Dementia Educator Creates Children’s Book for Families Affected by Dementia
Certified Dementia Practitioner Doreen Coulson Putnam has applied her decades of experience in dementia education into writing her debut children’s book, Sometimes Grandmama Doesn’t Know Me!
For nearly 30 years, Putnam has assisted and educated persons with dementia and their families on navigating life with the disease. Since 2014, she has operated DCPutnam Consulting, providing dementia certification training to health care providers, facilitating support groups, and consulting with families along the dementia journey. Putnam has worked with families facing varying dementia types, including FTD. She previously served as an AFTD Regional Coordinator Volunteer for New England, and now facilitates an FTD support group in Pittsburgh, where she currently resides.
Now, Putnam has taken on a new role: children’s book author. Sometimes Grandmama Doesn’t Know Me!, released in November 2021 and illustrated by Felix Eddy, follows the story of best friends Megan and Emmalia, both of whose grandmothers are living with Alzheimer’s. Putnam uses her dementia expertise to illustrate how Alzheimer’s and other forms of dementia impact young children.
Sometimes Grandmama Doesn’t Know Me! aims to help children of various ages, as well as adults, to better understand what can happen to persons with Alzheimer’s and other dementia types. The book can be used as a guide for families to engage in conversations about the challenges and complex feelings a dementia diagnosis can bring on.
AFTD talked with Putnam about why she wrote Sometimes Grandmama Doesn’t Know Me! and how the book can help children and their families who are impacted by FTD.
AFTD: Why did you write a children’s book focused on dementia?
Doreen Putnam: I’ve been working in this field for almost 30 years now and you see the impact that these dementia diseases have on families. It’s devastating. I started thinking about this concept back in 2007 when I was the director of a memory care community in Rhode Island. I was seeing families come in with children who really didn’t quite understand what was happening…. Adults talk about what’s happening in the medical world with their loved ones, but they don’t necessarily include the kids in those medical conversations. However, the kids are overhearing these conversations. I think that’s where some of the fear and anxiety begins to develop, because they don’t know what to think and they don’t want to believe is going to happen in the future. I’m hoping that this book is going to open up conversations between parents, children, grandchildren, or great-grandchildren about Alzheimer’s or other forms of dementia.
AFTD: What is the significance of Megan and Emmalia opening up to one another about both of their grandmothers’ dementia diagnoses?
DP: Megan and Emmalia are best friends, [and] we share things with our best friends that we won’t necessarily share with other people, perhaps even the [people] within our family. Emmalia could see the things that were happening with Megan’s grandmother, and that helped Emmalia feel more comfortable in sharing her story [with Megan] – because she could see that Megan was experiencing similar things within her family structure.
The discussion questions at the end of the book are another part of the educational piece of the story. I want for people who are reading this to be able to have discussions with kids. Many times, you don’t know where to start. The questions will help to draw out other things that the readers are seeing that are particular to their own family that may not necessarily be in the book, but [are] important to talk about.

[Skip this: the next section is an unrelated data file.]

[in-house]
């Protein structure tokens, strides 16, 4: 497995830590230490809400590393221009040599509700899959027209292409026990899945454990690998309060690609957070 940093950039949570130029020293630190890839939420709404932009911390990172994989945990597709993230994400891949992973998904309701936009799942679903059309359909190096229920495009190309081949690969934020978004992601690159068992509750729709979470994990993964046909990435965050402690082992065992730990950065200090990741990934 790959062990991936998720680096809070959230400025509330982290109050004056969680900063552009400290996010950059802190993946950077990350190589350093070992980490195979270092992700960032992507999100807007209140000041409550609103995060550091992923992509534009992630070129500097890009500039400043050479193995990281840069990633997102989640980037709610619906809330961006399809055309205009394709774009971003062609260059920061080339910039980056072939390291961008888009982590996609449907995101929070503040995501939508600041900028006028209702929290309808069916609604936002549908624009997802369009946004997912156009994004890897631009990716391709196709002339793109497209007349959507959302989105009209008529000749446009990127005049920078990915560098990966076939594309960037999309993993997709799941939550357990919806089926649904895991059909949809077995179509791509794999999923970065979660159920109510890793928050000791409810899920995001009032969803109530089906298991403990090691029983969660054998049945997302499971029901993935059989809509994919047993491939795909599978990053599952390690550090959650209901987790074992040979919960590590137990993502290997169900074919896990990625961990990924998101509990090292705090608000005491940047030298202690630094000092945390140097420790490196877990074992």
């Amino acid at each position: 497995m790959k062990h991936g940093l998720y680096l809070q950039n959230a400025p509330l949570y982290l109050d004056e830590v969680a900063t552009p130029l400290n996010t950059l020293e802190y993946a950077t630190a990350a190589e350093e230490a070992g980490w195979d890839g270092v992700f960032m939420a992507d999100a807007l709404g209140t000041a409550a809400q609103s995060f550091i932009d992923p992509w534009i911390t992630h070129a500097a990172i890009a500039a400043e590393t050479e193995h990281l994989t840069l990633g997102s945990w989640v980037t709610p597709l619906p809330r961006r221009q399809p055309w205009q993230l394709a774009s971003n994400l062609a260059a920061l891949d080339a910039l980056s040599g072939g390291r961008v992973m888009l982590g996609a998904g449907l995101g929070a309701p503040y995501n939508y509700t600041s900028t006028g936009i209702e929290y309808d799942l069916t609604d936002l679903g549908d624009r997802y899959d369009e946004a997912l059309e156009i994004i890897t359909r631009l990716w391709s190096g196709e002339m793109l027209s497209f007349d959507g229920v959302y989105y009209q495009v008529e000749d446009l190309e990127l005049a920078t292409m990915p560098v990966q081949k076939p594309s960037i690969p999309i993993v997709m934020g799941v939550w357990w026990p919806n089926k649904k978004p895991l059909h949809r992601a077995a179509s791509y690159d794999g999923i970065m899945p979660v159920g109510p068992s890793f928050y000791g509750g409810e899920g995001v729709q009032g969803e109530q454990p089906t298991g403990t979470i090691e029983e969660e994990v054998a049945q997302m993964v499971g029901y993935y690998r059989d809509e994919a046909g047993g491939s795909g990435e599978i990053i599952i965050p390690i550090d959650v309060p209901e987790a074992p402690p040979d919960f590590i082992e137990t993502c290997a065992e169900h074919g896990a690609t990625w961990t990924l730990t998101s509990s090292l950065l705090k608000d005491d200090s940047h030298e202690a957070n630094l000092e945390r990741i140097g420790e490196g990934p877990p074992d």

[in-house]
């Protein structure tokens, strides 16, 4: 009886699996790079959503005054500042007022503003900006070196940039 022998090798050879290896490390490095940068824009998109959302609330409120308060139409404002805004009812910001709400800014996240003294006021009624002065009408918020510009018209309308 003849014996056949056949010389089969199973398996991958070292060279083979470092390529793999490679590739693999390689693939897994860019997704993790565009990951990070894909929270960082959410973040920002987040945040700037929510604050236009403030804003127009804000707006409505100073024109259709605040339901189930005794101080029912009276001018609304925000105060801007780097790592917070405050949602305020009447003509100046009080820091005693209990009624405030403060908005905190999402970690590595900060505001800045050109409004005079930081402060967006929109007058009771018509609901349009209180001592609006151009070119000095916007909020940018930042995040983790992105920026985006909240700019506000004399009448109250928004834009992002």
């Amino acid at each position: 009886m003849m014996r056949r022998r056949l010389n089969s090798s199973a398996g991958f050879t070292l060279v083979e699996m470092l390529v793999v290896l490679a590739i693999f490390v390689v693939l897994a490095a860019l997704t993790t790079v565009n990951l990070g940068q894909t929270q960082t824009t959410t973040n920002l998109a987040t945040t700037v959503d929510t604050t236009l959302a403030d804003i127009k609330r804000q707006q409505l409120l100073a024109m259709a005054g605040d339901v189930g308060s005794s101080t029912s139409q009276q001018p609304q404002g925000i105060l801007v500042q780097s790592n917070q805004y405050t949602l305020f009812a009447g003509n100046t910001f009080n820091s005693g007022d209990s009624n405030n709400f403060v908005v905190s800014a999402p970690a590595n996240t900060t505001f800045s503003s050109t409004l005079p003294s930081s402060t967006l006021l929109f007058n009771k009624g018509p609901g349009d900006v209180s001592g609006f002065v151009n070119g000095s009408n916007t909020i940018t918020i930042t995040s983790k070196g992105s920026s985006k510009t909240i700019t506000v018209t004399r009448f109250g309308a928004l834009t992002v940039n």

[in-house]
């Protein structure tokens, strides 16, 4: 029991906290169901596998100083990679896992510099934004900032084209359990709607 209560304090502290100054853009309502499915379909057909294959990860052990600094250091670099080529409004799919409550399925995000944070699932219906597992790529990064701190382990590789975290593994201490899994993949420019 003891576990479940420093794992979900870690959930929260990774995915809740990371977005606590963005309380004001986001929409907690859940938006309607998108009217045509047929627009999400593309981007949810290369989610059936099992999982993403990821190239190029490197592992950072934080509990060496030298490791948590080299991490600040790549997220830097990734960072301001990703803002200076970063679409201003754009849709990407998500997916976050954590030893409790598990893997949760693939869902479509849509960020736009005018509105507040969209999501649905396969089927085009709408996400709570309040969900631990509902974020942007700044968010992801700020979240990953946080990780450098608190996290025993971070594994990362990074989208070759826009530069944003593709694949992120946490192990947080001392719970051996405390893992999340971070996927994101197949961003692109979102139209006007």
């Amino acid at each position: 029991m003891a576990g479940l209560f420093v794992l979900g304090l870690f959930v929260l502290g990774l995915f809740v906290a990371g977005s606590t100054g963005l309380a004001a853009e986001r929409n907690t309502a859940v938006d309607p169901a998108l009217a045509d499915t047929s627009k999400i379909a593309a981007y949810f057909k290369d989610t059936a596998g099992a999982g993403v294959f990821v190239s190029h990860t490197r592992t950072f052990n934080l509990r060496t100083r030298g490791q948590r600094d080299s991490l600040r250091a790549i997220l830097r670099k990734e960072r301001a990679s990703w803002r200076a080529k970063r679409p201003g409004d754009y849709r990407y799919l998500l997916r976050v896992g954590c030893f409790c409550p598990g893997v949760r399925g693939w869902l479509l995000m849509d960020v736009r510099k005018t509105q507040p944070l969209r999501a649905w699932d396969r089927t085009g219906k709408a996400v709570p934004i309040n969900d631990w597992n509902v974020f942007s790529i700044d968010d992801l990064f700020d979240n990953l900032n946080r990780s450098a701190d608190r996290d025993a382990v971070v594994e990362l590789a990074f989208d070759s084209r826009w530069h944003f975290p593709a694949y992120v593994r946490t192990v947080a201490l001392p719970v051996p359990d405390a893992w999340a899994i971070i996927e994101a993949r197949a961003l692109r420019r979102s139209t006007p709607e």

AFTD: Talk about the cast of characters within the story. Was it intentional to show the many multicultural faces of dementia?
DP: The children in the book are all of my grandchildren and great-grandchildren…. We have an adopted son who is Native American; our granddaughter is married to a man from Peru who has a Peruvian and Chinese background. Our daughter and her husband have adopted three African-American children. The multicultural and racial piece of it was something that I thought was very important because I want this to be something that is not Caucasian-based. Alzheimer’s is worldwide — it hits many cultures and races. I wanted this to be a book [to feature characters] that people with Pacific Asian backgrounds, African-American backgrounds, or Hispanic/Latinx backgrounds could identify with.
AFTD: How can Sometimes Grandmama Doesn’t Know Me! help children who have family members who are living or have lived with FTD?
DP: All of the behavioral issues that I have identified throughout the book — short-term memory loss, word-finding issues, Grandmama wondering then getting lost, and the changes in behavior — can be related to not only Alzheimer’s but FTD as well. This is part of life [with dementia], unfortunately, and this is a sad part of life but it’s something that not all family members can deal with.
We see in adults the stressors that are there — the confusion, the embarrassment, the anger, the rejection, the denial, and the fear. The children who are involved [in this journey] are going to go through these same kinds of feelings [while] not quite knowing how to handle them, not knowing how to express them, or letting them come out when they shouldn’t.
I wanted to emphasize that even though the kids were feeling various emotions, there was still love there. I think that many families don’t want to admit that their mother or grandmother or family member who has [dementia] is still the same person, it’s just that things have changed. I was able to weave together the different dementia experiences that Grandmama was having. It shows growth within the family structure of being able to move from frustration and confusion to a more loving experience.
For more information on Sometimes Grandmama Doesn’t Know Me! by Doreen Coulson Putnam, click here.